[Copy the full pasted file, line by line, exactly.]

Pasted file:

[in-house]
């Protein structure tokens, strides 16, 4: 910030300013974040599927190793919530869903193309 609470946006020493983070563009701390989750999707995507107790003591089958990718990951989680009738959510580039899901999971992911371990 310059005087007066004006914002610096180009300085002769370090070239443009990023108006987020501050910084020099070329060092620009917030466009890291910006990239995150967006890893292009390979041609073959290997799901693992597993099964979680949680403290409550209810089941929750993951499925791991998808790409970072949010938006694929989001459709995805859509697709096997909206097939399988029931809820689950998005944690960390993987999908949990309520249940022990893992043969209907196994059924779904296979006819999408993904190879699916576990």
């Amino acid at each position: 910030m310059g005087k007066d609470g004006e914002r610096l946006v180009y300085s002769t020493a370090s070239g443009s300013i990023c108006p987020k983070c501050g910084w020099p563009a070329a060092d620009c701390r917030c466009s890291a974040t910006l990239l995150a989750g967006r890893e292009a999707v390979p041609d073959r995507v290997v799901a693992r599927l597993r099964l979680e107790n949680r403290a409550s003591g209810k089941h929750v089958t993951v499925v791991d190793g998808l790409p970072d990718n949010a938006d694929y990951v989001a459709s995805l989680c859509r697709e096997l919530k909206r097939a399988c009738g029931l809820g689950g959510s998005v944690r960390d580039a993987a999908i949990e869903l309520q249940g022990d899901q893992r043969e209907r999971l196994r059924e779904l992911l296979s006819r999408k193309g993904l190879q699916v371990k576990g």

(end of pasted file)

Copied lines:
[in-house]
């Protein structure tokens, strides 16, 4: 910030300013974040599927190793919530869903193309 609470946006020493983070563009701390989750999707995507107790003591089958990718990951989680009738959510580039899901999971992911371990 310059005087007066004006914002610096180009300085002769370090070239443009990023108006987020501050910084020099070329060092620009917030466009890291910006990239995150967006890893292009390979041609073959290997799901693992597993099964979680949680403290409550209810089941929750993951499925791991998808790409970072949010938006694929989001459709995805859509697709096997909206097939399988029931809820689950998005944690960390993987999908949990309520249940022990893992043969209907196994059924779904296979006819999408993904190879699916576990």
């Amino acid at each position: 910030m310059g005087k007066d609470g004006e914002r610096l946006v180009y300085s002769t020493a370090s070239g443009s300013i990023c108006p987020k983070c501050g910084w020099p563009a070329a060092d620009c701390r917030c466009s890291a974040t910006l990239l995150a989750g967006r890893e292009a999707v390979p041609d073959r995507v290997v799901a693992r599927l597993r099964l979680e107790n949680r403290a409550s003591g209810k089941h929750v089958t993951v499925v791991d190793g998808l790409p970072d990718n949010a938006d694929y990951v989001a459709s995805l989680c859509r697709e096997l919530k909206r097939a399988c009738g029931l809820g689950g959510s998005v944690r960390d580039a993987a999908i949990e869903l309520q249940g022990d899901q893992r043969e209907r999971l196994r059924e779904l992911l296979s006819r999408k193309g993904l190879q699916v371990k576990g």